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Lewis Fry Richardson
(11 Oct 1881  30 Sep 1953)
English mathematician, meteorologist, physicist and psychologist whose study of more detailed measurement of coastlines was a precursor to fractals. He not only applied modern mathematical techniques to weather forecasting, but also, as a Quaker pacifistand, used mathematical methods in the study of the causes of wars as a means to prevent them. He was uncle of the actor, Sir Ralph Richardson.

Science Quotes by Lewis Fry Richardson (3 quotes)
Another advantage of a mathematical statement is that it is so definite that it might be definitely wrong; and if it is found to be wrong, there is a plenteous choice of amendments ready in the mathematicians’ stock of formulae. Some verbal statements have not this merit; they are so vague that they could hardly be wrong, and are correspondingly useless.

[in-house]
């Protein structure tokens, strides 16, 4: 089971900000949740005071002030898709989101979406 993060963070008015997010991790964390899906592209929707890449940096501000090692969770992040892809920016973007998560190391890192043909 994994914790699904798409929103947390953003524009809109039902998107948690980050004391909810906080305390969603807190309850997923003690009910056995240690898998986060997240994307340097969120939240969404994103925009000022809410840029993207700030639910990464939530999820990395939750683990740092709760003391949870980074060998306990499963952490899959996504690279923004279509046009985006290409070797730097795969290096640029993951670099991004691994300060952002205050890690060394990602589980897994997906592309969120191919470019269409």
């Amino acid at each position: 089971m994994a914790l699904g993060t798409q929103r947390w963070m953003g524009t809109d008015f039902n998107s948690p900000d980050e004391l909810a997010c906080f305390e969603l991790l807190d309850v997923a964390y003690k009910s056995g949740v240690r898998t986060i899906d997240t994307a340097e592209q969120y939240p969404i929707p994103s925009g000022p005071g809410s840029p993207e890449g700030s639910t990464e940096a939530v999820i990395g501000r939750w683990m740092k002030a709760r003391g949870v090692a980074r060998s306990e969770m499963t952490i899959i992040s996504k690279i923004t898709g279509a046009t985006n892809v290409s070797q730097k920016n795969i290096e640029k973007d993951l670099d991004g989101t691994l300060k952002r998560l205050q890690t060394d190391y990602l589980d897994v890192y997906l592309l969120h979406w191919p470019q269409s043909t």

— Lewis Fry Richardson
From 'Mathematics of War and Foreign Politics', in James R. Newman, The World of Mathematics (1956), Vol. 2, 1248.
Big whorls have little whorls
Which feed on their velocity
And little whorls have lesser whorls,
And so on to viscosity.
[Concerning atmospheric turbulence.]
— Lewis Fry Richardson
Weather Prediction by Numerical Process (1922), 66. Quoted in Benoit Mandelbrot, The Fractal Geometry of Nature (1977, 1983), 402.
Perhaps some day in the dim future it will be possible to advance the computations faster than the weather advances and at a cost less than the saving to mankind due to the information gained. But that is a dream.
— Lewis Fry Richardson
Weather Prediction by Numerical Process (1922), 66. Quoted in Peter Lynch, The Emergence of Numerical Weather Prediction (2006), vii.
See also:
 11 Oct  short biography, births, deaths and events on date of Richardson's birth.
In science it often happens that scientists say, 'You know that's a really good argument; my position is mistaken,' and then they would actually change their minds and you never hear that old view from them again. They really do it. It doesn't happen as often as it should, because scientists are human and change is sometimes painful. But it happens every day. I cannot recall the last time something like that happened in politics or religion.
(1987) 
Carl Sagan
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